Despite the increase of COVID-19 cases again in many countries (up to the point that some already speak of a Second Wave), many companies are planning their return to the office.
Some mayors, as well as some Governments, are worried of the risks of emptying large cities and are picking on large companies to ensure there will be a return to physically in-presence work, worrying that a mostly remote workforce may cause a significant shift in the Economy. Yet, more and more companies are announcing flexibility in their working regulations, if not a full implementation of Remote Working policies. I bet that most large companies are studying the issue, weighing in the possible cost savings of such measures, the benefits that have been seen during the lockdown period (although there are some signals that employee engagement is dropping after the initial high) and the increase in performance and productivity.
For sure, there are a lot of complications for remote work from a tax and legal perspective, mostly if seen from an international perspective. I have already written about the many taxation issues that can arise from not carefully considering these aspects. There are solutions, but they are a bit convoluted. There needs to be a political will to make some reform in the area, and some countries have already created ad-hoc legislation on this topic, starting with Estonia and its Digital Nomad Visa program, and now several Caribbean countries, as well as Georgia, are following suit.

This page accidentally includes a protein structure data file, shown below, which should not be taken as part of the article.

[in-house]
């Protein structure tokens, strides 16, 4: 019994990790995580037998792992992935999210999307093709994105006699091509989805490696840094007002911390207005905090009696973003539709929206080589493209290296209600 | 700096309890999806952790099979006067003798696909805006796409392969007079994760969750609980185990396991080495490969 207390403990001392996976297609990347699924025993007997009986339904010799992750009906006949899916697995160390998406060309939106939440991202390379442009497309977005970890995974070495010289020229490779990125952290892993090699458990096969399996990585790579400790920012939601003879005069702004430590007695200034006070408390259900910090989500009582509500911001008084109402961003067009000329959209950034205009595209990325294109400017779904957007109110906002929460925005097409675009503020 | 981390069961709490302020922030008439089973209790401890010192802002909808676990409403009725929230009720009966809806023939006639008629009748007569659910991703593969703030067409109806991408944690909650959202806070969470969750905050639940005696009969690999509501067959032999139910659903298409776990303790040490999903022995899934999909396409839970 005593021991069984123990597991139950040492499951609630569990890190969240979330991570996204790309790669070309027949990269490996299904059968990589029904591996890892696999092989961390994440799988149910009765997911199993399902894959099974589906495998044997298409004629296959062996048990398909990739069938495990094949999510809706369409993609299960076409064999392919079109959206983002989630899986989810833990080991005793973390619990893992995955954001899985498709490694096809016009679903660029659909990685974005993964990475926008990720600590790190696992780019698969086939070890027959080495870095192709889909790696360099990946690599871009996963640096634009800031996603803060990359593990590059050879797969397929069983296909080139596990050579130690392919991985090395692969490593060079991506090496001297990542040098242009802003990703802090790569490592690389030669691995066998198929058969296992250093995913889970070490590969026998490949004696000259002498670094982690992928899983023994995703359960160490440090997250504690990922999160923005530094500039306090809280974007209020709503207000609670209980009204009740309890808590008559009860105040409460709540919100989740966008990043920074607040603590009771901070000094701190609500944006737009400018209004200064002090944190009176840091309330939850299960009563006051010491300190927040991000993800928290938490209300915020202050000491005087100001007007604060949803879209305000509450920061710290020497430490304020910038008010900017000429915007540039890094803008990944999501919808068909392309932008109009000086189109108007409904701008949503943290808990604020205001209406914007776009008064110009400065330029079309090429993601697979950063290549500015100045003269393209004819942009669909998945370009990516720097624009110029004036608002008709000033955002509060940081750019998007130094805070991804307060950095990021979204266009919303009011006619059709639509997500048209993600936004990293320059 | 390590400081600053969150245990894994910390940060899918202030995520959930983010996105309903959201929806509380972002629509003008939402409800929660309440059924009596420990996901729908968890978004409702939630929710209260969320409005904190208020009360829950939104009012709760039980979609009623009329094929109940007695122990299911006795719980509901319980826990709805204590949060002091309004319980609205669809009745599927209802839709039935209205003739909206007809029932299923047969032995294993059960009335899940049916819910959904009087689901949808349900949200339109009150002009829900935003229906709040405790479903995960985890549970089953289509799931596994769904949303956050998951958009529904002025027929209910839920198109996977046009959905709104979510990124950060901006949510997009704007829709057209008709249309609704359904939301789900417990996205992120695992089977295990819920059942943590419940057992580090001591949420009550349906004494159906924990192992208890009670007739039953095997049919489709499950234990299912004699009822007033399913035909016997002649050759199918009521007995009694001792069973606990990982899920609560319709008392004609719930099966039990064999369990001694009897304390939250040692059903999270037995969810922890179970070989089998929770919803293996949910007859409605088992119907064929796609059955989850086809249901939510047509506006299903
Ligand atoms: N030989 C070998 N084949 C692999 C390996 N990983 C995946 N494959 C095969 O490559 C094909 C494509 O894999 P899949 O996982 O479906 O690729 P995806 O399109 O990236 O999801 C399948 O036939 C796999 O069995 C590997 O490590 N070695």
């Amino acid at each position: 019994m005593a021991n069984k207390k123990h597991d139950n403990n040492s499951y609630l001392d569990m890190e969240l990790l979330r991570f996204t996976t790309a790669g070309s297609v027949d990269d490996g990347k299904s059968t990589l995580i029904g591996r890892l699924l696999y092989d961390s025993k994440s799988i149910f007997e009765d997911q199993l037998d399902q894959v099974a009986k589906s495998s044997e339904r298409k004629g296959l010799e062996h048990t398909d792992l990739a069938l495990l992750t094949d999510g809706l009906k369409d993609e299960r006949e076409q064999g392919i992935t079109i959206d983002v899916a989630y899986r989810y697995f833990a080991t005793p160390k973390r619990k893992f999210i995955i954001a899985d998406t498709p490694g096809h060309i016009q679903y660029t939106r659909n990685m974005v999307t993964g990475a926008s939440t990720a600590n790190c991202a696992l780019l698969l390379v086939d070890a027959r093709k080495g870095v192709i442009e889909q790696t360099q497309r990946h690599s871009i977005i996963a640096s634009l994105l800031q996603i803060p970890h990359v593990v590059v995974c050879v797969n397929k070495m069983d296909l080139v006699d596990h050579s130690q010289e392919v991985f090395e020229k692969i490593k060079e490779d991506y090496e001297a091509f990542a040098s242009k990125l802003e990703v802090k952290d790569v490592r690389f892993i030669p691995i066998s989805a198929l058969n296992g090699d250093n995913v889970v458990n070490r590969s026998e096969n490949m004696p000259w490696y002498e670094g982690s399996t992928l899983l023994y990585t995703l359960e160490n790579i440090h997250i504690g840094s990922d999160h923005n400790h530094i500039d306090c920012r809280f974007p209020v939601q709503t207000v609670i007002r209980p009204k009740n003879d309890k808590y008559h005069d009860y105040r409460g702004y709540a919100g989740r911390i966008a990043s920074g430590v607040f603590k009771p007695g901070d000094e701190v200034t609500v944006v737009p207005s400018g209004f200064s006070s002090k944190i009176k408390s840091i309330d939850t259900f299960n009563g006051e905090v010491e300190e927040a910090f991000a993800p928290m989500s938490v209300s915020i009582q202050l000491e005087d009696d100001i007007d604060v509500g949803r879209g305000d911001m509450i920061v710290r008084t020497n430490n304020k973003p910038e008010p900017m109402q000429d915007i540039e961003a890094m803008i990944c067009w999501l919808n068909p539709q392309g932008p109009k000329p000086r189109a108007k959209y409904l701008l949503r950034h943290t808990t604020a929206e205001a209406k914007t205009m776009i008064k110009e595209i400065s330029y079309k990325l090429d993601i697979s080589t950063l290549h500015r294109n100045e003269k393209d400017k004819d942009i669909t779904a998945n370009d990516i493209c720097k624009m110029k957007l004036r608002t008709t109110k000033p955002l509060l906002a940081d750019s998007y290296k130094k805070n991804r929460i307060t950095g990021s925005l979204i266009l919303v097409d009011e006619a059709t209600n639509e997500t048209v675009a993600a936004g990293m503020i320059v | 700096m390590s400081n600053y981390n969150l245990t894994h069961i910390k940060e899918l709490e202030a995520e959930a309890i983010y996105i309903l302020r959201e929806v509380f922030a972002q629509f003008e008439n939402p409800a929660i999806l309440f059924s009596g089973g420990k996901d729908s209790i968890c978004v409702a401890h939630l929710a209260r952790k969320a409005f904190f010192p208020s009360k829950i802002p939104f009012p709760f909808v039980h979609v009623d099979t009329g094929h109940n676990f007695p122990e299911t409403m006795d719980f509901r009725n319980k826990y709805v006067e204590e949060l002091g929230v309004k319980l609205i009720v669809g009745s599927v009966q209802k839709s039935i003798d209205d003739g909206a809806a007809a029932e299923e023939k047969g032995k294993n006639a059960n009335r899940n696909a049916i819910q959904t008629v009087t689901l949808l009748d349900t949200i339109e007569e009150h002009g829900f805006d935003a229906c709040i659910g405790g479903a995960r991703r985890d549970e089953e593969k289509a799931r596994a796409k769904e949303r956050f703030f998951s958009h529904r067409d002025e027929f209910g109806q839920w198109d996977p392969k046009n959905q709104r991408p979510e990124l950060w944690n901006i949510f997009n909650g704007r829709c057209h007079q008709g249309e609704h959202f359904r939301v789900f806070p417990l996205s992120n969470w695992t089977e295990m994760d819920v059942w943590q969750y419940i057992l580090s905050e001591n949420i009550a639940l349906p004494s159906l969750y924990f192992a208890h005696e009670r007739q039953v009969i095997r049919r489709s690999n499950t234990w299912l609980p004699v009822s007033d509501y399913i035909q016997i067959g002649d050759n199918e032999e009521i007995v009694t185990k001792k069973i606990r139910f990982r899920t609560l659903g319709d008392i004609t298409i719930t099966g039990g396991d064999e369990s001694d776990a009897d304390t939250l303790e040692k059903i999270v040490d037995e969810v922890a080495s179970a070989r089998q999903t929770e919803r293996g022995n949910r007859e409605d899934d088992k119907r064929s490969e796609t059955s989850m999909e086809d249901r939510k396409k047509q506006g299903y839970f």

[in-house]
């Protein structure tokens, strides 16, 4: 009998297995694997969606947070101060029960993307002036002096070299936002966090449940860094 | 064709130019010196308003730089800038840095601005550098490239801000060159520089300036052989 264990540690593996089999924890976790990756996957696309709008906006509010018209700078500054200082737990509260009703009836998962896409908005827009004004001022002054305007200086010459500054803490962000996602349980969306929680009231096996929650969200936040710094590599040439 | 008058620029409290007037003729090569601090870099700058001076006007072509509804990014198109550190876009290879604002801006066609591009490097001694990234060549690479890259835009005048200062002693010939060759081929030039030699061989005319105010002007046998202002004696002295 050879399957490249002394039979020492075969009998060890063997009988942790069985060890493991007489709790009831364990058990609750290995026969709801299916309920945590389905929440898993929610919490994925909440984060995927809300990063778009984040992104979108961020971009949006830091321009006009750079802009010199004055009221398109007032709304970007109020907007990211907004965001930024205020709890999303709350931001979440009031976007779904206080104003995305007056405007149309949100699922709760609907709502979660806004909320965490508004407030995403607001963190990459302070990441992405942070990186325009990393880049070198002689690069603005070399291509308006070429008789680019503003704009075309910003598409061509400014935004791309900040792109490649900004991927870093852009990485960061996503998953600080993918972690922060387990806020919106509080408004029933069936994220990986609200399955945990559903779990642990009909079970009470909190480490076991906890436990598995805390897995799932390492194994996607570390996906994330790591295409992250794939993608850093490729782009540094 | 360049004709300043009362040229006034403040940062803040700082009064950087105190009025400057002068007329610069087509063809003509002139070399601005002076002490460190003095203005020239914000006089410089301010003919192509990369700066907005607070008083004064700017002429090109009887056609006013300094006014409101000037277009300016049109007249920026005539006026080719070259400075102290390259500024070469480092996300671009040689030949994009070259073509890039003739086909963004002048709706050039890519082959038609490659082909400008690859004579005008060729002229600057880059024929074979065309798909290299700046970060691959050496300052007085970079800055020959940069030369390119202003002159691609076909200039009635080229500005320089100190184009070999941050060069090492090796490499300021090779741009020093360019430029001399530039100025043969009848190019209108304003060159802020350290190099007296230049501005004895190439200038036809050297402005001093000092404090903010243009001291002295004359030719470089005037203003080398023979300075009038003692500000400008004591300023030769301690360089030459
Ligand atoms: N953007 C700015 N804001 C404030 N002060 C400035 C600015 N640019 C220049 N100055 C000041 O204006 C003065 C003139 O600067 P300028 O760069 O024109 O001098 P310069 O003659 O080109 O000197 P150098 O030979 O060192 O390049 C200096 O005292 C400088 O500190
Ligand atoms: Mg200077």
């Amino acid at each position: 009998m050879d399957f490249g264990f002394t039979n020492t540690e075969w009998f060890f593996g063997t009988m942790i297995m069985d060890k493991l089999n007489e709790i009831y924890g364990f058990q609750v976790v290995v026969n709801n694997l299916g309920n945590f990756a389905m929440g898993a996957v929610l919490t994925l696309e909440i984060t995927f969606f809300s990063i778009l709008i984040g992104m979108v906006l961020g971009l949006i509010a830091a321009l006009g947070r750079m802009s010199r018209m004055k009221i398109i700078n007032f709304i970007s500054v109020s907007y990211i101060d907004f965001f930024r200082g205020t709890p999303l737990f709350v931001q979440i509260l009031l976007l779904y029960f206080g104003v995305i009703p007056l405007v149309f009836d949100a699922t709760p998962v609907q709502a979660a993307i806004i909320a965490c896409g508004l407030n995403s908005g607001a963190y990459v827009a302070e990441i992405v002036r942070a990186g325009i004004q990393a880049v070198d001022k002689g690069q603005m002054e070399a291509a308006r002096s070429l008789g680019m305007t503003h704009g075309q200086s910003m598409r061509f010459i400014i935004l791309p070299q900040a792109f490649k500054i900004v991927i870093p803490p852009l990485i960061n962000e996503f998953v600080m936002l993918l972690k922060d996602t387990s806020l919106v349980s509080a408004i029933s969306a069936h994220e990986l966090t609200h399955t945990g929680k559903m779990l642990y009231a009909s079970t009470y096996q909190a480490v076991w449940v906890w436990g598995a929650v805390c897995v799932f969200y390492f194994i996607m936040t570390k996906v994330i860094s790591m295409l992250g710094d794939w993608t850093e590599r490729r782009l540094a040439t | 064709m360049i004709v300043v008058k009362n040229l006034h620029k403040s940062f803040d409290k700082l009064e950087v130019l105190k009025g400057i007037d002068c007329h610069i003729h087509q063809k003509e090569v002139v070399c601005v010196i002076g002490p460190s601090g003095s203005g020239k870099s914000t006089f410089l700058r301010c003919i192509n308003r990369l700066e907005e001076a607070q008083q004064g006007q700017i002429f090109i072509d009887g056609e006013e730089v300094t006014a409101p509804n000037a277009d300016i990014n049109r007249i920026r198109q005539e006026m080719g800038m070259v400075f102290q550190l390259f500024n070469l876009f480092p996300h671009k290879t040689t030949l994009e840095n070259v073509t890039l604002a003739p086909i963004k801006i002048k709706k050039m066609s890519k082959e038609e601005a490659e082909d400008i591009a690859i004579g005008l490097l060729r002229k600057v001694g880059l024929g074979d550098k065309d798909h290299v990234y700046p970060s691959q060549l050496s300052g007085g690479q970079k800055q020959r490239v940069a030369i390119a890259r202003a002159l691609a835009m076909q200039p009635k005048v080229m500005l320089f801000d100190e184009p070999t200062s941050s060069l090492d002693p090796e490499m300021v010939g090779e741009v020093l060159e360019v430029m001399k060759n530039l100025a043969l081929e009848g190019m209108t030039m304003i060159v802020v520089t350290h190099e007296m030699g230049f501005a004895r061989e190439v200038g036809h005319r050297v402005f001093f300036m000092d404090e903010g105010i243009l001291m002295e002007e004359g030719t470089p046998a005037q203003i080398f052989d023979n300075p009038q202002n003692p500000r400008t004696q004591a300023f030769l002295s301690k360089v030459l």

Most probably the large majority of companies will allow some remote worker arrangement, if not for the entire population at least for a significant portion of employees. So what will most probably happen is that most companies will find themselves in a situation with a partially remote workforce. I think there are going to be at least five significant issues here that we need to focus on.
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